Friday, August 15, 2008


As I sit writing this piece, news channels flash breaking news of a suicide attack in Lahore, amidst reports of Pervez Musharraf deciding to finally submit his resignation.And that reminds me of Sushant's comment in response to my previous post.You are right Sushant, there are grave and serious doubts about a Pakistan post-Musharraf.There is a big question mark there, as to whether Musharraf's exit would actually mean a genuine transition to democracy for Pakistan or would it just make the country a perfect playing ground for fundamentalist and jehadi forces.Our national security advisor has already expressed his concern about the same.We can only hope that whatever happens, happens for the good of the two countries and their people.

Anurag in a reply to my last post wanted me to write more about Pakistan, its people and my experiences there.It's impossible to write all of these in one post, for I have quite a number of them.Therefore, I have decided to write them one by one as and when they come to mind, not necessarily in a sequence.I hope you won't mind the uneven and bumpy ride!

Pakistan was a total mystery to me (in many ways it still is!) till the summer of 2003.Close on the heels of my action laden trip to the war zone in Iraq , came the opportunity to visit the hostile neighbouring country.After almost a year and a half of military standoff following the attack on the Indian Parliament in December 2001, relations between India and Pakistan were slowly beginning to get normal. And much to the relief of the natives of the two countries, new peace initiatives, or, as they say in diplomatic lingo, confidence building measures, were being announced left, right and centre. The two neighbours also announced to resume with much fanfare the stalled Delhi-Lahore bus service and journalists from both sides of the border were given a free ride aboard the much awaited Sada-e-sarhad (Call of the Frontier) ,as the service is officially called. As a part of the select group , I got the opportunity to savour the excitement and exhilaration of the historic moment firsthand. It took us eight hours to cover the 530 km long journey.

I remember the bus crossing Wagah border late in the evening amidst loud cheering and mad celebration. Emotions ran high as relatives from both sides hugged and cried and I felt a tug at heart.

Once in Lahore, we were literally mobbed by the local media, everyone wanting a sound byte or two and then there was the welcome party with garlands and flowers in their hands. The warmth of the locals was so overwhelming that we forgot our exhaustion completely.Those smiling, gleaming faces which looked so much like our own , the language and the mannerism so similar to ours took away all our inhibitions and we felt immediately at home.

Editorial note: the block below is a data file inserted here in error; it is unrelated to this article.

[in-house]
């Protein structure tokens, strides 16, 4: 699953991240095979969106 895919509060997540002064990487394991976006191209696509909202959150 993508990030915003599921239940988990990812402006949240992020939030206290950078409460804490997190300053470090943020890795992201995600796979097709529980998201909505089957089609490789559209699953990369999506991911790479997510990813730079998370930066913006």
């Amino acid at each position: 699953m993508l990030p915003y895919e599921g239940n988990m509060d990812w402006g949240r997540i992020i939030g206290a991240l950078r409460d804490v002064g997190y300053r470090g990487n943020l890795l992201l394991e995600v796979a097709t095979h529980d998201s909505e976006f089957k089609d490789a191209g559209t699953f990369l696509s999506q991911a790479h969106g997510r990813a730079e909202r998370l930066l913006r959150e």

A funny thing happened that night.Tired after the day's action, as I was preparing to retire in my hotel room, I got a call on the intercom. It was a local who introduced himself as a businessman.He wanted me to carry his message back home to the Indian Soap Queen, Ekta Kapoor that she should stop making those saas-bahu serials as they were becoming an obsession with Pakistani women.His lament was that his wife spent all her spare time watching the Ekta Kapoor soaps and doing so neglected him and the family completely.He also complained that all those devilish and crazy looking vamps in her soaps were a bad influence on Pakistani women and, consequently, the percentage of saas-bahu spats in their families had risen dramatically!! Assuring him that I would convey his message to Ms Kapoor, I hung up. Of course, the message was never conveyed and Ekta Kapoor continues to make those soaps to this day, not that she would have stopped spinning those crazy tales had I conveyed the message to her ! This funny little episode gave me an initial idea of the deep inroads that the Indian entertainment industry had made into the Pakistani society.More was to follow in the next few days.

My first trip to Lahore lasted only three days and I still remember the mad rush to squeeze as many stories as possible in that limited period. The trip was very, very restrictive and we could travel only with the Pakistani Information Ministry officials. Were we to venture out on our own, we had to be accompanied by an Information Ministry chosen local journalist who could keep a watch on the kind of stories that we were doing and ensure that we didn't do any negative stuff. The journo assigned to me was a family man in his forties and was extremely polished and sophisticated in manner.He often bad-mouthed Musharraf and his regime and said nasty things about the establishment and how it was not genuinely serious about improving relations with India.

I had a feeling that he said all those things just to instigate me to say more and reveal any negative intentions that I might be nursing as far as coverage was concerned. And I think, considering the long history of mistrust and hostility between the two countries, our suspicion of each other was but natural and pretty understandable. But not every journalist that I came across in Lahore had a motive or seemed to carry one. I had some truly wonderful experiences in that extremely warm and hospitable city. More of that later.


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